JOURNAL ARTICLE

A cost-minimization analysis of alternative strategies in diagnosing pancreatic cancer

Victor K Chen, Miguel R Arguedas, Meredith L Kilgore, Mohamad A Eloubeidi
American Journal of Gastroenterology 2004, 99 (11): 2223-34
15555006

BACKGROUND: Several modalities currently exist for tissue confirmation of suspected pancreatic cancer prior to therapy. Since there is a paucity of cost-minimization studies comparing these different biopsy modalities, we analyzed costs and examined effectiveness of four alternative strategies for diagnosing pancreatic cancer.

METHODS: A decision analysis model of patients with suspected pancreatic cancer was constructed. We analyzed costs, failure rate, testing characteristics, and complication rates of four commonly employed diagnostic modalities: 1) computerized tomography or ultrasound-guided fine-needle aspiration (CT/US-FNA), 2) endoscopic retrograde cholangiopancreatography with brushings (ERCP-B), 3) Endoscopic ultrasound-guided fine-needle aspiration biopsy (EUS-FNA), and 4) laparoscopic surgical biopsy. If the first attempt with a particular modality failed, a different modality was employed to identify the most preferable secondary biopsy strategy.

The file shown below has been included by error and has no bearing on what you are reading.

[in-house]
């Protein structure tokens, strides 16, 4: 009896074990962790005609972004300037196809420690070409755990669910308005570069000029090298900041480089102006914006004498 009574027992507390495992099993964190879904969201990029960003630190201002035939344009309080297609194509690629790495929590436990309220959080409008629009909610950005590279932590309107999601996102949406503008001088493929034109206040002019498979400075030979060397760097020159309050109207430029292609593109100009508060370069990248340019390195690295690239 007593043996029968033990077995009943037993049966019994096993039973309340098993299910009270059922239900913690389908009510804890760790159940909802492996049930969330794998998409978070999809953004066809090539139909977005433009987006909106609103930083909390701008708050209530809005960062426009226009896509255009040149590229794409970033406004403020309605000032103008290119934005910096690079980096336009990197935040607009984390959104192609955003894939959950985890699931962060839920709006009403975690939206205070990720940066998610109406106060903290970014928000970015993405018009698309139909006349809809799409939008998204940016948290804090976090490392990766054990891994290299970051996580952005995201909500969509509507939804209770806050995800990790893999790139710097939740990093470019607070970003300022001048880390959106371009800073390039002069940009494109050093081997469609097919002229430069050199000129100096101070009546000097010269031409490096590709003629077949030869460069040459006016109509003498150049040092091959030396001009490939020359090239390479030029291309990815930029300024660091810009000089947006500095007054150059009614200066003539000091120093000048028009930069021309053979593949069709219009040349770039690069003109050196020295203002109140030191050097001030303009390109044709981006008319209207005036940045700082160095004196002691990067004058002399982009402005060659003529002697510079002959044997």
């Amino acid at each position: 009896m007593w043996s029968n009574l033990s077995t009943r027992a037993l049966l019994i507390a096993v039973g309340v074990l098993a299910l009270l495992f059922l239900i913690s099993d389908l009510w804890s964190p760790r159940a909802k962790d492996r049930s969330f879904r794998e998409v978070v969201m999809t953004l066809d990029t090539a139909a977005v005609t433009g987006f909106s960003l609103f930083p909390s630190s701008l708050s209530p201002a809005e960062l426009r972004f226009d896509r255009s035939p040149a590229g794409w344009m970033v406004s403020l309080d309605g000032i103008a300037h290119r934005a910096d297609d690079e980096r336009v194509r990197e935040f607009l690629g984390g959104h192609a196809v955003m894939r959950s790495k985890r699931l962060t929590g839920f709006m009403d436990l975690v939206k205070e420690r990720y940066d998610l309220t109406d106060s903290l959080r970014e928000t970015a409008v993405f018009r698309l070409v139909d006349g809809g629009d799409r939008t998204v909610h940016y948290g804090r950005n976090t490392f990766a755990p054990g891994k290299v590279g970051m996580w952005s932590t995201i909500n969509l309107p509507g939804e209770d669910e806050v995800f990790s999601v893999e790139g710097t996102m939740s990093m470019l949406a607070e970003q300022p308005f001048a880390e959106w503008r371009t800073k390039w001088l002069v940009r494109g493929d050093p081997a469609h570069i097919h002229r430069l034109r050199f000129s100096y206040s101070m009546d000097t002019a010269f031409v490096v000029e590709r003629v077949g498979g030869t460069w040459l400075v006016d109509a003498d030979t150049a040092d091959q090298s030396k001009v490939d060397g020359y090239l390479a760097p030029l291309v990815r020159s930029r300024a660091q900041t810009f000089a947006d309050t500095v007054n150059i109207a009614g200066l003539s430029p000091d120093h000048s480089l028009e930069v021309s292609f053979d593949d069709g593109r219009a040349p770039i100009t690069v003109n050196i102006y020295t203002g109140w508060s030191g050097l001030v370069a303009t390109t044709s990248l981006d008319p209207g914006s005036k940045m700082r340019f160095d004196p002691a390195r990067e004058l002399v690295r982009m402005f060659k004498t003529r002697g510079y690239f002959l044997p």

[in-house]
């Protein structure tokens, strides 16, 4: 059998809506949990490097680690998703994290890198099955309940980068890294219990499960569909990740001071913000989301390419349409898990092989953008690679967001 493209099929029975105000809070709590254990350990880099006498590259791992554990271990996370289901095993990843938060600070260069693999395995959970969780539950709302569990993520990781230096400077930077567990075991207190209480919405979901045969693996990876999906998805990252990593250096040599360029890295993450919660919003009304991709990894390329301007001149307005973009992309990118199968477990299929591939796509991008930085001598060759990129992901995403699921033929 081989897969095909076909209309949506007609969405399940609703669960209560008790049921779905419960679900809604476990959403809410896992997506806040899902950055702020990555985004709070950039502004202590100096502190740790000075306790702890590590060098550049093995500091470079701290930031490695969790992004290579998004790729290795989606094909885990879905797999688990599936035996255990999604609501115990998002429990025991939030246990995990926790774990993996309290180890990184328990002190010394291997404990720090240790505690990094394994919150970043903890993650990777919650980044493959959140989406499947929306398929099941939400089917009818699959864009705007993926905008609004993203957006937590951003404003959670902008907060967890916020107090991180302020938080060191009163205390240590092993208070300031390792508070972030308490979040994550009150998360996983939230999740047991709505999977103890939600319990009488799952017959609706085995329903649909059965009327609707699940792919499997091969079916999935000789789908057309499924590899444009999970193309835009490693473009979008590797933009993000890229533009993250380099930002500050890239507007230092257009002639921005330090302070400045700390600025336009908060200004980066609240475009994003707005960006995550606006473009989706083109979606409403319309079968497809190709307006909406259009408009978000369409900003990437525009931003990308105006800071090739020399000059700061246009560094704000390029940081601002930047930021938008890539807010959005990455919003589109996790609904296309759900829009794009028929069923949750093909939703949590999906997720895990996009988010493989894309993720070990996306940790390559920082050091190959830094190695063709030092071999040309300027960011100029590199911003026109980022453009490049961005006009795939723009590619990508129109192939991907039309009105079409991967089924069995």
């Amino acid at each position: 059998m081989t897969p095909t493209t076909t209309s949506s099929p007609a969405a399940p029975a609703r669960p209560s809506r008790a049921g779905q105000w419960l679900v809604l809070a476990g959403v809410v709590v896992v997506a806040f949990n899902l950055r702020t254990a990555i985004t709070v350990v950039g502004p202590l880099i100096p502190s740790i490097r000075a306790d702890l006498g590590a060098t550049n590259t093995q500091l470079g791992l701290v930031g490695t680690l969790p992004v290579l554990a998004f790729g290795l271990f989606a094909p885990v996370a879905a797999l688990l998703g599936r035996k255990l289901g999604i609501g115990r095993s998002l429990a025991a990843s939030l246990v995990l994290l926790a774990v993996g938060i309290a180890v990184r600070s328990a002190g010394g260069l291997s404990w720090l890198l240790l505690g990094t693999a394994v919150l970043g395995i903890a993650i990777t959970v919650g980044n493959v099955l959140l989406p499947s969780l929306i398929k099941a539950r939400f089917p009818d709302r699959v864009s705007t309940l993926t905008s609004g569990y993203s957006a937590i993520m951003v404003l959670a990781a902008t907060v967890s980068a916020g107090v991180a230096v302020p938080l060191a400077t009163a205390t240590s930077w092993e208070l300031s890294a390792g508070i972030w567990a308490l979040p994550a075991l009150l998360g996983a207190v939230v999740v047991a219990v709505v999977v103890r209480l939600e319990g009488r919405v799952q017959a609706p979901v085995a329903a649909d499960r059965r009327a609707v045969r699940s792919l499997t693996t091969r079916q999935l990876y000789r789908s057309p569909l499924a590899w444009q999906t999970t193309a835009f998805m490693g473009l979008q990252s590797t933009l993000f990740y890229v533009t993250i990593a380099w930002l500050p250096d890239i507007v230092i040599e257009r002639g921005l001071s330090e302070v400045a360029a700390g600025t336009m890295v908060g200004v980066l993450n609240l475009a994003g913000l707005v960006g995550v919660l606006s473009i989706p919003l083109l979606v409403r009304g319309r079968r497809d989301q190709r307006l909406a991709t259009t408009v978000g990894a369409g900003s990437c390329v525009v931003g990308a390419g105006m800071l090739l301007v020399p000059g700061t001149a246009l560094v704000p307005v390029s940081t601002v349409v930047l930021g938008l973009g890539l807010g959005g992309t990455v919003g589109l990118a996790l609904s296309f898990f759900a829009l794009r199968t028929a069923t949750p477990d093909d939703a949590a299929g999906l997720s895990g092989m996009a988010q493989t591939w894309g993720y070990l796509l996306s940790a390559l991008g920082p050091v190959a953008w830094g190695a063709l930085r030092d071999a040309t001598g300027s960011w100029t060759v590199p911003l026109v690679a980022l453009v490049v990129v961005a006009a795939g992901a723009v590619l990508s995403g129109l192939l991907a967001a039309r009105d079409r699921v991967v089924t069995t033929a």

RESULTS: This analysis identifies EUS-FNA as the preferred initial modality for the diagnosis of pancreatic cancer. Resultant expected costs and strategies in decreasing optimality include: 1) EUS-FNA (1,405 dollars), 2) ERCP-B (1,432 dollars), 3) CT/US-FNA (3,682 dollars), and 4) surgery (17,711 dollars). If a patient presents with obstructive jaundice, decision analysis modeling resulted in a total expected costs of 1,970 dollars if ERCP-B is successful at the time of biliary stent placement. Additional analyses to identify the preferred follow-up modality after a failed alternative method showed that EUS-FNA is the preferred secondary modality if any of the other three modalities failed first, in both the setting of and absence of obstructive jaundice. One- and two-way sensitivity analysis of the variables shows unchanged results over an acceptable range.

CONCLUSIONS: This cost-minimization study illustrates that EUS-FNA is the best initial and the preferred secondary alternative method for the diagnosis of suspected pancreatic cancer. In addition to local expertise and availability, costs and diagnostic yield should be considered when choosing an optimal diagnostic strategy.

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